A UK government-funded textiles hub that explores methods to turn post-consumer textiles into renewable feedstocks and develop new supply chains is set to launch today (24 May).

A Royal College of Art-led consortium was awarded GBP5.4m (US$7.1m) by the government to establish the Textiles Circularity Centre (TCC) in November last year.

The four-year award is one of five circular economy centres funded by the UK Research and Innovation (UKRI) Interdisciplinary Circular Economy Centres Programme, which explores how reusing waste materials in textiles, construction and other industries could deliver huge environmental benefits and boost the UK economy.

The centre aims to turn post-consumer textiles, crop residues and household waste into renewable materials for use in textiles to catalyse growth in UK manufacturing and the creative industries. It also aims to develop new supply chains, textile production, design and consumer experiences, while reducing the UK’s reliance on imported and environmentally and ethically impactful materials.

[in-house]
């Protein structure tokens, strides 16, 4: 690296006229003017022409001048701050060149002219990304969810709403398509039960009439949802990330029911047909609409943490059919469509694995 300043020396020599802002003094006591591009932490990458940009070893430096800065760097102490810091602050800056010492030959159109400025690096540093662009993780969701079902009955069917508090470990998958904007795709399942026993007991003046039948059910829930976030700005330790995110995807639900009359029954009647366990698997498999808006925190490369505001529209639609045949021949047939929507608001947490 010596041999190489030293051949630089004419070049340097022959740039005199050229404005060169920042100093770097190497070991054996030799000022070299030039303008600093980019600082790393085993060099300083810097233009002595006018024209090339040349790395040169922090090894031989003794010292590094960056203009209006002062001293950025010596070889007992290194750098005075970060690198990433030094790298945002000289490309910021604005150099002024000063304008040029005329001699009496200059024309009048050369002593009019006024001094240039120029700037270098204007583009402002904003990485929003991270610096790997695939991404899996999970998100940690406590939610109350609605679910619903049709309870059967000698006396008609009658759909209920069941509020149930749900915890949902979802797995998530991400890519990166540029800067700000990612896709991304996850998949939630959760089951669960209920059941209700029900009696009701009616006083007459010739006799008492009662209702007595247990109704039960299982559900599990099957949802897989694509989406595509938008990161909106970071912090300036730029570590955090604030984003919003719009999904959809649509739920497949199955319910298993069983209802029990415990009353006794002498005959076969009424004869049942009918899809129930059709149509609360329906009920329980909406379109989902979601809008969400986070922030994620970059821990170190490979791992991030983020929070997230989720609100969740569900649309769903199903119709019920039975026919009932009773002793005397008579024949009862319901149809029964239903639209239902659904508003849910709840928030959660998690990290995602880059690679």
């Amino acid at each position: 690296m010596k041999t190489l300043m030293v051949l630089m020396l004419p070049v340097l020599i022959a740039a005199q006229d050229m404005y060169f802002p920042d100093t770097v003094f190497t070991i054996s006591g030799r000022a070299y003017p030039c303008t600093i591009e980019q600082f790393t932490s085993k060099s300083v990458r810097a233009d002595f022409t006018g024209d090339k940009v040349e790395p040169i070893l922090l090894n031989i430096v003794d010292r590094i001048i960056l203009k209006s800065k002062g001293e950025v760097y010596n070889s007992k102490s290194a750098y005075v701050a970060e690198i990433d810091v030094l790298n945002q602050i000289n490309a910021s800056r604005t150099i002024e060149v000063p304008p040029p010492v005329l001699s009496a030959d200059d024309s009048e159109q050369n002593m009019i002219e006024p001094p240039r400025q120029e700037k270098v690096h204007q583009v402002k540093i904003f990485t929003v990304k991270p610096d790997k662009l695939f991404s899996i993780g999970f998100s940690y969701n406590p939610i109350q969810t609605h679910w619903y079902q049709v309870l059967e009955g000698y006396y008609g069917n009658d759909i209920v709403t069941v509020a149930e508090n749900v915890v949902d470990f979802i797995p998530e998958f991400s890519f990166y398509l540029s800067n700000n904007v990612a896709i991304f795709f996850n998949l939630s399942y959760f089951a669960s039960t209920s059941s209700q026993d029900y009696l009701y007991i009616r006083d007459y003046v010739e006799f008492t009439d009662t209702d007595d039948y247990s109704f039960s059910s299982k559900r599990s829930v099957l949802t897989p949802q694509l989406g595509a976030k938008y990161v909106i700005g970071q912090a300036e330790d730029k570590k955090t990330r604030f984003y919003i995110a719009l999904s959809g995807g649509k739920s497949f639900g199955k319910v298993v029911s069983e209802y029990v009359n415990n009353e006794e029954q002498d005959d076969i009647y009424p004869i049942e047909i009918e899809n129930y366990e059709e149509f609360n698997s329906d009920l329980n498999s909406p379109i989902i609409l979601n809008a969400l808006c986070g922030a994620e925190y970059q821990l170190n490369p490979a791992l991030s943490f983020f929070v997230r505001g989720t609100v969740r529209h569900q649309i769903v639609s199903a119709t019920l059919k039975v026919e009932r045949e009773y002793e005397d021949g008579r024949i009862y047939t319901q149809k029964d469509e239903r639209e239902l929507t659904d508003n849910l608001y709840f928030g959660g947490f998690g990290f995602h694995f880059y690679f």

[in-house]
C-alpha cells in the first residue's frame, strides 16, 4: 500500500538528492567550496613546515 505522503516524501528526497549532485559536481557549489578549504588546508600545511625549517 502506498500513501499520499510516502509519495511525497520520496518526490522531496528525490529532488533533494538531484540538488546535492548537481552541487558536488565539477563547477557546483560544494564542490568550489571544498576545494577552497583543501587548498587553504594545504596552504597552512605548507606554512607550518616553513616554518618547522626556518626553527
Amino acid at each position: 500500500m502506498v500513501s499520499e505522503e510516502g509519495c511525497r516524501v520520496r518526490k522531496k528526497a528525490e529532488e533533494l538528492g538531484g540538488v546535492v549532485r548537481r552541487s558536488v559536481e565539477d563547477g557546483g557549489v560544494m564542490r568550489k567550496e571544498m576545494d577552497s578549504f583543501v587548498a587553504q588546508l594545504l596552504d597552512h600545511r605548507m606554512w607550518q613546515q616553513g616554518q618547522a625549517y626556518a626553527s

UKFT’s CEO Adam Mansell is participating in the launch event for the Textiles Circularity Centre and sits on the advisory board. He said: “There is a real opportunity for the UK fashion and textile industry to become a leader in circular supply chains and to harness the full benefits that UK manufacturing can offer.”

The launch is part of the wider UKRI National Interdisciplinary Circular Economy Research (NICER) Programme, a four-day event running from 24-27 May that will introduce the five National Interdisciplinary Circular Economy Centres and the Circular Economy Hub.

The all-day event on 27 May is opened by Dame Ellen MacArthur before a series of interactive panel sessions and workshops, with speakers including Hayaatun Sillem, CEO Royal Academy of Engineering, and Laura Jarvinen, SITRA lead of the Circular Economy Roadmap for Finland. They will discuss their views on ‘Designing a Prosperous, Resilient and Inclusive Circular Economy’.